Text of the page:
The Briefest History of Time

Arieh Ben-Naim is a professor of physical chemistry who retired in 2003 at the age of 70 from the Hebrew University of Jerusalem. While reading popular science books, he disliked the authors who considered entropy as something mysterious and unclear. And so he wrote the first of his own popular science books Entropy Demystified: The Second Law Reduced to Plain Common Sense (2008) in which he started spreading the gospel that entropy, classically considered as a measure of disorder, should be replaced by a concept of missing information; it's just a special case of Shannon's measure of information (SMI). The same message is given in a second book A Farewell to Entropy (2008) and in Discover Entropy and the Second Law of Thermodynamics: A Playful Way of Discovering a Law of Nature (2010). Also he claims that the second law of thermodynamics is misunderstood and that entropy of an isolated system does not increase with time. His colleague Frank L. Lambert is advocating to replace the classical notion of entropy by a concept of dispersion of energy. Lambert wrote a critical review of Ben-Naim's Entropy Demystified on the Amazon site which launched an online discussion between both where sentences were used like "...your proposal about Shannon information and S - is nothing but another word that begins with S and refers to human excrement". Ben-Naim responded with yet another book Entropy and the Second Law: Interpretation and Misss-Interpretationsss (2012) in which he mainly defends his view against Lambert's. In 2015 he wrote yet another book Information, Entropy, Life and the Universe. What We Know and What We Do Not Know in which he applies his ideas to explain life and the evolution of the universe. And I may have missed a few of his publications.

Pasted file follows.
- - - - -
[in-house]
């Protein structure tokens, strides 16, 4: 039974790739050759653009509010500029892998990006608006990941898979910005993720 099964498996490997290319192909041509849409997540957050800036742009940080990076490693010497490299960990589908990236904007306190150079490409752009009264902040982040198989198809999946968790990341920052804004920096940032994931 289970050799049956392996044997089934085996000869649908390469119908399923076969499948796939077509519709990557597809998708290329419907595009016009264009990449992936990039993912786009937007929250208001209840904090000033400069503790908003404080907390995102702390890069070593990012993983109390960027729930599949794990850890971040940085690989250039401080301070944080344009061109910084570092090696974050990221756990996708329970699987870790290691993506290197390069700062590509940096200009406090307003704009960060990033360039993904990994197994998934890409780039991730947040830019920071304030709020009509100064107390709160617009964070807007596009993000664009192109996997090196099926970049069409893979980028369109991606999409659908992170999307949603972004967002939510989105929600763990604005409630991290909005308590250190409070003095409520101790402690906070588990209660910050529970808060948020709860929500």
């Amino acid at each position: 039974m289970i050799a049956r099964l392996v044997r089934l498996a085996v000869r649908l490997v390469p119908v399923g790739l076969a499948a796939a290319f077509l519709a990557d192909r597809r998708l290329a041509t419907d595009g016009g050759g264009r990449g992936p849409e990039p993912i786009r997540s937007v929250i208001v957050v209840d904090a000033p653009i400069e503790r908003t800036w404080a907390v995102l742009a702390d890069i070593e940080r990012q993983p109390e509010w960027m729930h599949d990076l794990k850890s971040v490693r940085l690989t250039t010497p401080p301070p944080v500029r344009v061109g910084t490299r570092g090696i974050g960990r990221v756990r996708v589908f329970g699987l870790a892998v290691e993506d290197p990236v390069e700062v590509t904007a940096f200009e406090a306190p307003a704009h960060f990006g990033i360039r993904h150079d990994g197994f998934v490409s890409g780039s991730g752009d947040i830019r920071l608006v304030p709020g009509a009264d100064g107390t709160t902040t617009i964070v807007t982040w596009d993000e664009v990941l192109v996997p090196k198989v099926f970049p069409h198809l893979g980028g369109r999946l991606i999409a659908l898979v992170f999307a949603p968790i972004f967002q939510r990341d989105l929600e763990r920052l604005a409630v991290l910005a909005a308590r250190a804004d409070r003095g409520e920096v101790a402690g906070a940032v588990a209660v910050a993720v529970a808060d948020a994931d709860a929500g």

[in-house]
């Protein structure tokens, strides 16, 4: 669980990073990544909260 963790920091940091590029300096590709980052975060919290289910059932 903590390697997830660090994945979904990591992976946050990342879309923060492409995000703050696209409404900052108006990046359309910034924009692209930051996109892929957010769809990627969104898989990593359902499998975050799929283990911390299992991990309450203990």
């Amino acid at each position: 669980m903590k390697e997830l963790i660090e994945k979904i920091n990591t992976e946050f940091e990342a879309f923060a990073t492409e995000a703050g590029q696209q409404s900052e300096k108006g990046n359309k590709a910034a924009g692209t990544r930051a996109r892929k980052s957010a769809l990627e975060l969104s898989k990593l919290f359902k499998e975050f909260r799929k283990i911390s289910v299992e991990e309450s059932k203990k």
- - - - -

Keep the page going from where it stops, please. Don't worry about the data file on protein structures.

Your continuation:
In the current book the same issues are brought up again. However, since the "arrow of time" is, again in a classical viewpoint, associated with a unidirectional increase of entropy, his target subjects to be criticized are the authors of popular science books who explain (the arrow of) time (errantly of course) for the layman. The title of his book obviously refers to the Hawking books A Brief History of Time (1988) and A Briefer History of Time (2005). In short the argument of Ben-Naim is that if we assume that time started at the Big Bang and will end at the Big Crunch (both events he doubts, even if one could come up with some meta-time axis on which these Big events could be placed), then time just existed in between and did not change, so it has no proper history, and that is all there is to say about the history of time. The briefest history indeed.